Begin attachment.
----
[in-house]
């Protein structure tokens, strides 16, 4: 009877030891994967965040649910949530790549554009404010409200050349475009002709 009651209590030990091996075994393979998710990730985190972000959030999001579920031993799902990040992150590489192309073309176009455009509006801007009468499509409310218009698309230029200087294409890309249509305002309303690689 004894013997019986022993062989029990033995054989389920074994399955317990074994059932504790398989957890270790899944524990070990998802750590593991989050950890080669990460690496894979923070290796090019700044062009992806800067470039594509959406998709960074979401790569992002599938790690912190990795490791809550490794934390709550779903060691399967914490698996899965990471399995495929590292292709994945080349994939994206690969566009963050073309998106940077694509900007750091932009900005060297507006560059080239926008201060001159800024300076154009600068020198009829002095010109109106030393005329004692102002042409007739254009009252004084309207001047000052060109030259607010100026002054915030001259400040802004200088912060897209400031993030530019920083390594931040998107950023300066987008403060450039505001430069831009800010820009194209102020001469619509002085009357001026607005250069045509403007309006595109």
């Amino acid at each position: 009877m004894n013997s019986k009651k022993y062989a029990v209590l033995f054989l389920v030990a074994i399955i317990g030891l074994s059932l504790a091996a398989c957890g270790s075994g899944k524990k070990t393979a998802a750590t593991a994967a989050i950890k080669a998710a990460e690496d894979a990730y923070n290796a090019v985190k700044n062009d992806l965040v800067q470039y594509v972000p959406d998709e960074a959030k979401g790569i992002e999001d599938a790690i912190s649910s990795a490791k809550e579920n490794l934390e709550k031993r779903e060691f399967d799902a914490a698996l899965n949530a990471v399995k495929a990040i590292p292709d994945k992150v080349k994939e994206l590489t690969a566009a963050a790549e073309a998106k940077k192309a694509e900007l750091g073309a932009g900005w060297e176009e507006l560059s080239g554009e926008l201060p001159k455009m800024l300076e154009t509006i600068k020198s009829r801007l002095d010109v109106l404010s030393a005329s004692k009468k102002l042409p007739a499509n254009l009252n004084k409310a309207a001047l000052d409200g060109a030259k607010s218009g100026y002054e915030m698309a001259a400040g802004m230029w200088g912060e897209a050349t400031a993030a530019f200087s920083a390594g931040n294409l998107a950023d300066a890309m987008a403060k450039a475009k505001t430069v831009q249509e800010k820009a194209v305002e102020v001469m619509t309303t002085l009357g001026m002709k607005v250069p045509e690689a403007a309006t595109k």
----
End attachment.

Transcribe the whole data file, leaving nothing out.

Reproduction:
[in-house]
């Protein structure tokens, strides 16, 4: 009877030891994967965040649910949530790549554009404010409200050349475009002709 009651209590030990091996075994393979998710990730985190972000959030999001579920031993799902990040992150590489192309073309176009455009509006801007009468499509409310218009698309230029200087294409890309249509305002309303690689 004894013997019986022993062989029990033995054989389920074994399955317990074994059932504790398989957890270790899944524990070990998802750590593991989050950890080669990460690496894979923070290796090019700044062009992806800067470039594509959406998709960074979401790569992002599938790690912190990795490791809550490794934390709550779903060691399967914490698996899965990471399995495929590292292709994945080349994939994206690969566009963050073309998106940077694509900007750091932009900005060297507006560059080239926008201060001159800024300076154009600068020198009829002095010109109106030393005329004692102002042409007739254009009252004084309207001047000052060109030259607010100026002054915030001259400040802004200088912060897209400031993030530019920083390594931040998107950023300066987008403060450039505001430069831009800010820009194209102020001469619509002085009357001026607005250069045509403007309006595109």
């Amino acid at each position: 009877m004894n013997s019986k009651k022993y062989a029990v209590l033995f054989l389920v030990a074994i399955i317990g030891l074994s059932l504790a091996a398989c957890g270790s075994g899944k524990k070990t393979a998802a750590t593991a994967a989050i950890k080669a998710a990460e690496d894979a990730y923070n290796a090019v985190k700044n062009d992806l965040v800067q470039y594509v972000p959406d998709e960074a959030k979401g790569i992002e999001d599938a790690i912190s649910s990795a490791k809550e579920n490794l934390e709550k031993r779903e060691f399967d799902a914490a698996l899965n949530a990471v399995k495929a990040i590292p292709d994945k992150v080349k994939e994206l590489t690969a566009a963050a790549e073309a998106k940077k192309a694509e900007l750091g073309a932009g900005w060297e176009e507006l560059s080239g554009e926008l201060p001159k455009m800024l300076e154009t509006i600068k020198s009829r801007l002095d010109v109106l404010s030393a005329s004692k009468k102002l042409p007739a499509n254009l009252n004084k409310a309207a001047l000052d409200g060109a030259k607010s218009g100026y002054e915030m698309a001259a400040g802004m230029w200088g912060e897209a050349t400031a993030a530019f200087s920083a390594g931040n294409l998107a950023d300066a890309m987008a403060k450039a475009k505001t430069v831009q249509e800010k820009a194209v305002e102020v001469m619509t309303t002085l009357g001026m002709k607005v250069p045509e690689a403007a309006t595109k």